“As a young boy in France, Jay Frankston witnessed the rise of Hitler’s anti-Semitism leading up to the war and the Holocaust. The experience of watching so many people stand by and do nothing affirmed his belief in speaking up against wrongs, no matter how small.”
Listen to Jay Frankston’s words here.
This past week, we have read and analyzed an Excerpt from Martin Luther King Jr.’s Letter from the Birmingham City Jail. To increase your understanding of this magnificent letter, watch A Reading of the Letter From Birmingham Jail – OFFICIAL TRAILER from Jamaal Bell on Vimeo.
What do these two works have in common? What can they teach us today?
This week’s topic for your argument paragraph is as follows: What is a common theme in Martin Luther King’s Letter from Birmingham City Jail, Jay Frankston’s audio recording Speak Up, and Lois Lowry’s historical fiction Number the Stars?
How do you write an argument paragraph? Make a thoughtful claim! Support your claim with evidence!!
ELEMENTS OF ARGUMENT
Fact vs. Opinion
Facts can be proven, while opinions are personal feelings about a topic. Argument writers use both fact and opinion when developing pieces.
What Is an Argument?
An argument is an opinion supported by facts. Writers refer to opinions as claims and facts as evidence. The claim clearly states a stance on a topic or issue. Evidence to prove this claim can include reasons, personal experience, statistics, confirmed facts, and expert research.
Your paragraph should have:
- A topic sentence with a clear claim that states the common theme for all three works.
- Textual evidence (at least one example from each work) to support your claim.
- Explanation of your textual evidence that brings the reader back to your claim.
- Transitional devices that help organize and sequence your writing.
- A concluding sentence that reinforces your original claim.
- Proper grammar (in the present tense)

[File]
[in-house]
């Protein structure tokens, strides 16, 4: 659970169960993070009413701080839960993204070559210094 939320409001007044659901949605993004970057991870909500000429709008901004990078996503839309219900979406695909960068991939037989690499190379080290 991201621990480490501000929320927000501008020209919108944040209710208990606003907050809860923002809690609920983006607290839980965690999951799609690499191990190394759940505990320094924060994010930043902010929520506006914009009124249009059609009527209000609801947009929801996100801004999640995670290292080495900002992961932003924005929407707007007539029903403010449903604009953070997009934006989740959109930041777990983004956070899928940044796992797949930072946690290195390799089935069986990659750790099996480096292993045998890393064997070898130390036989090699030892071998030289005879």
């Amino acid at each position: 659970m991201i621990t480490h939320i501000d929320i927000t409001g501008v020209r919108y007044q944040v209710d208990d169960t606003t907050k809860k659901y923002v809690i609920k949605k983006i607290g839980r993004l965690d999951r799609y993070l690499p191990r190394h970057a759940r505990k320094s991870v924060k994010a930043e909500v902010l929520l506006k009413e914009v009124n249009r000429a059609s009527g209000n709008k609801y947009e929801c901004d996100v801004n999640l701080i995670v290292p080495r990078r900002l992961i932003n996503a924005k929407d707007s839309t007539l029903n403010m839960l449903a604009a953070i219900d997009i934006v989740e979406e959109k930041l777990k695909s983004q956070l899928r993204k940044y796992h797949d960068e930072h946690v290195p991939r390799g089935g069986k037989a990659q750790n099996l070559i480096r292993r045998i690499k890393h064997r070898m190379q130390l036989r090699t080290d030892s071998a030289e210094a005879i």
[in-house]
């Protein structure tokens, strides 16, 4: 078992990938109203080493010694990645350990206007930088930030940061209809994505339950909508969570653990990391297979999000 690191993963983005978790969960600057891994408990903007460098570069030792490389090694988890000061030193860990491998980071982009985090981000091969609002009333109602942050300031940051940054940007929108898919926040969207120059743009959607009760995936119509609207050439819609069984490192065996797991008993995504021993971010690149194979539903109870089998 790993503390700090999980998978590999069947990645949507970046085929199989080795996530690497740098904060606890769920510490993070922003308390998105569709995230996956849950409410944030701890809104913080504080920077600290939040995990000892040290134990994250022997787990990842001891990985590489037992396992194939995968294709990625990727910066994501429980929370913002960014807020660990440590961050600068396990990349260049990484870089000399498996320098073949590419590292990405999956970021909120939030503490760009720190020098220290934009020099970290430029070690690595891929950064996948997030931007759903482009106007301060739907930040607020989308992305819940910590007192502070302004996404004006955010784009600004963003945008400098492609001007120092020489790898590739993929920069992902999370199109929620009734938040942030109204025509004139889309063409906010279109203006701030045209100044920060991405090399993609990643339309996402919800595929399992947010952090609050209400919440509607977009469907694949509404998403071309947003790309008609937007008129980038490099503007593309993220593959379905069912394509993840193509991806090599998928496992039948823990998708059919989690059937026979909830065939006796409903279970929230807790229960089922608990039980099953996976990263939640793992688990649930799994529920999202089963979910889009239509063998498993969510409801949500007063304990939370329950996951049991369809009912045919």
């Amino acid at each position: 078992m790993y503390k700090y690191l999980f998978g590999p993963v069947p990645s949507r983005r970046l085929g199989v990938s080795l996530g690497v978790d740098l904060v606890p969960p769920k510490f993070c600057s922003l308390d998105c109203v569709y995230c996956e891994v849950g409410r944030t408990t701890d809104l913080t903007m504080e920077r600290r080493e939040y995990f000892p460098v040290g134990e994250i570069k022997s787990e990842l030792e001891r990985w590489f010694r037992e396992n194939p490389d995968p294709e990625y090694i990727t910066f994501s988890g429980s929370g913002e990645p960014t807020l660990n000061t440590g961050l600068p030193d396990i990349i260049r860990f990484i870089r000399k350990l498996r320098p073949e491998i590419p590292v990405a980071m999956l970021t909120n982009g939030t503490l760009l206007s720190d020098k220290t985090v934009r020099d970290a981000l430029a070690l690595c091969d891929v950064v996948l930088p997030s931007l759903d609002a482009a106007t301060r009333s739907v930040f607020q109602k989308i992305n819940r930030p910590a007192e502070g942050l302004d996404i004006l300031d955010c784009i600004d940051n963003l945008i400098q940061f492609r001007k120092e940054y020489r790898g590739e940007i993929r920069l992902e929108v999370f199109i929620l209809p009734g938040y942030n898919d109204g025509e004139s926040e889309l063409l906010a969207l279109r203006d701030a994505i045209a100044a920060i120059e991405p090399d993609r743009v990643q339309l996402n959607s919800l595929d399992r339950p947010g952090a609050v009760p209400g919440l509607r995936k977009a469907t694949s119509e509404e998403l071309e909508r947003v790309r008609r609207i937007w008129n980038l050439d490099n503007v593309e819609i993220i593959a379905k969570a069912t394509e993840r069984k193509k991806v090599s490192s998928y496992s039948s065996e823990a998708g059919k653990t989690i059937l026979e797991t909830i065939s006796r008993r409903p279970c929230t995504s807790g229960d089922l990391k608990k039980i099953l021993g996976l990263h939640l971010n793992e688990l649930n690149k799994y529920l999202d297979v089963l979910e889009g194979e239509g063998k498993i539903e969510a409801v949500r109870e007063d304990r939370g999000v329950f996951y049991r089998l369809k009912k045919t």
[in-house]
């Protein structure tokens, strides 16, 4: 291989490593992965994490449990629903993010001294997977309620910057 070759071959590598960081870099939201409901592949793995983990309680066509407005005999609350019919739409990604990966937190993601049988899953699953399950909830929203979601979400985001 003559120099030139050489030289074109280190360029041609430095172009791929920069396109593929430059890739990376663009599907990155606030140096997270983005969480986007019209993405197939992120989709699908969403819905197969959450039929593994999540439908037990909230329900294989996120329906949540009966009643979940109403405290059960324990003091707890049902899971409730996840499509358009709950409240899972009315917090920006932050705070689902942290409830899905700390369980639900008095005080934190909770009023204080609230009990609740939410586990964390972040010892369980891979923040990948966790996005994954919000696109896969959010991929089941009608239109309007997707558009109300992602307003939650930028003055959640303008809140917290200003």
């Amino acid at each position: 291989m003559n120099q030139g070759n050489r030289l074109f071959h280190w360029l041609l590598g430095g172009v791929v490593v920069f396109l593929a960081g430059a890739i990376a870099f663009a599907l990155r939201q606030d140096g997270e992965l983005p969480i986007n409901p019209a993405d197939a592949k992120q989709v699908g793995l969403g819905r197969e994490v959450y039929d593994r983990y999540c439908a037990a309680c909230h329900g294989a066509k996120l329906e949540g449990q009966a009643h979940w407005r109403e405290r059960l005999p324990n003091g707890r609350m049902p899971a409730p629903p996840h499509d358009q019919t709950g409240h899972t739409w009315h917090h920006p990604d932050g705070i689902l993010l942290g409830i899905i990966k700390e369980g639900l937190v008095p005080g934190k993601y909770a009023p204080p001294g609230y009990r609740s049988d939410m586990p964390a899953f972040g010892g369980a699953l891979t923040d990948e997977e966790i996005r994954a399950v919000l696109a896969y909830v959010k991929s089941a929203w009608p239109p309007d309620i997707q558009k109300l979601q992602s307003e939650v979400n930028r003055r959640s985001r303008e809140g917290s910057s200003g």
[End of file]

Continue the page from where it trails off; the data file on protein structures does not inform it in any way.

- Accurate spelling
- Proper punctuation
- Sixth-grade vocabulary
- Original, compelling ideas!
Here is our comparative analysis writing rubric.
Enjoy the thinking and writing process, Sixth-Grade Writers/Scholars!
The big idea is this! We are learning how to determine central ideas or themes of a text and summarize the key supporting details and ideas. For the next two weeks, you will practice and apply your knowledge of theme. (Two weeks? Why, yes, alert readers, this is your Holiday Homework. You’re welcome!)
To begin, review this Theme PowerPoint to learn about Big Ideas, what theme is and is not, and how to evaluate theme.
Then, watch this Theme Tutorial to increase and solidify your understanding of theme.
Now, it is your turn to create a story and determine its theme. Click on Creating a Theme Practice to try it out. Fun!!!
After viewing these tutorials, practice what you’ve learned with this Theme Worksheet. You may check your answers here to see if you are on the right track.
Finally, you are ready to apply your knowledge of theme and supporting details with your daily reading!
Your mission over Winter Break: Write a Response to Literature paragraph about the central theme of your book.
- Choose a fabulous AR chapter book.
- Read for a minimum of 45 minutes daily.
- As you read, think about the “Big Ideas” or themes in your book.
- Make a List of Themes that appear in your book.
- Choose one central theme.
- Write notes on the details that support this central theme.
- Review how to write a Response to Literature paragraph.
- Write a Response to Literature paragraph on the book’s central theme.
- Evaluate your writing by completing the Central Theme Writing Rubric.
- Submit your paragraph on Monday, January 6, 2014. 🙂
Here are a few more tools to help you:
Sweet themes, sixth-grade scholars!
In this mode of writing, you are asked to read a piece of literature and then write an essay in response to the text.
You will have a prompt to guide your writing. The prompt may ask you to:
- Describe characters and/or setting
- Explain major portions of the plot
- Identify the theme or the author’s message
- Write from a character’s point of view
- Explain a meaning of a poem
You must use evidence from the piece of literature to support your response. It is critical that you are able to “prove” that you are correct by using concrete details from the text (at least three examples from the story).
The topic sentence should be a restatement of the question and the name of the story should be included.
The essay should always be written in present tense.
Here are some tools to help you write a great literary response: